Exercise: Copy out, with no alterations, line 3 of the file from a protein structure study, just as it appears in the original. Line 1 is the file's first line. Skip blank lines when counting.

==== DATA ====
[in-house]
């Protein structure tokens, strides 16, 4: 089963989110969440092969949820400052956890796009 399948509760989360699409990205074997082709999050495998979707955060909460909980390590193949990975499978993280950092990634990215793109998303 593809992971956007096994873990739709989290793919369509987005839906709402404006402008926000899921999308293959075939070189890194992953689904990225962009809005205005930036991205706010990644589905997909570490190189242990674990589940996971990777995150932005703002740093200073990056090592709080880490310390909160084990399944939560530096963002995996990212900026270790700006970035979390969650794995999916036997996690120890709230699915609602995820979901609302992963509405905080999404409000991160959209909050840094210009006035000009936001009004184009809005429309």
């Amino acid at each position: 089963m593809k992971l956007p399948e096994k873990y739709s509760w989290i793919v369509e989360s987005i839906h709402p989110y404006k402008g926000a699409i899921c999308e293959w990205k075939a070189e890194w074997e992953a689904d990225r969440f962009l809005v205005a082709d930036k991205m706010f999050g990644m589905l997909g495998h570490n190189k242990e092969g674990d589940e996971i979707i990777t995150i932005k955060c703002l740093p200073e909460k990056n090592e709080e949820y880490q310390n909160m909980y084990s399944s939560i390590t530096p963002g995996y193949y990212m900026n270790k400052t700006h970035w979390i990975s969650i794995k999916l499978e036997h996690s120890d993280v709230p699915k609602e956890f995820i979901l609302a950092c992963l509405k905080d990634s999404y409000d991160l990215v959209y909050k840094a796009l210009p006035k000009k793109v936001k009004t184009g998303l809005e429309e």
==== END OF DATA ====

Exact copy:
């Amino acid at each position: 089963m593809k992971l956007p399948e096994k873990y739709s509760w989290i793919v369509e989360s987005i839906h709402p989110y404006k402008g926000a699409i899921c999308e293959w990205k075939a070189e890194w074997e992953a689904d990225r969440f962009l809005v205005a082709d930036k991205m706010f999050g990644m589905l997909g495998h570490n190189k242990e092969g674990d589940e996971i979707i990777t995150i932005k955060c703002l740093p200073e909460k990056n090592e709080e949820y880490q310390n909160m909980y084990s399944s939560i390590t530096p963002g995996y193949y990212m900026n270790k400052t700006h970035w979390i990975s969650i794995k999916l499978e036997h996690s120890d993280v709230p699915k609602e956890f995820i979901l609302a950092c992963l509405k905080d990634s999404y409000d991160l990215v959209y909050k840094a796009l210009p006035k000009k793109v936001k009004t184009g998303l809005e429309e």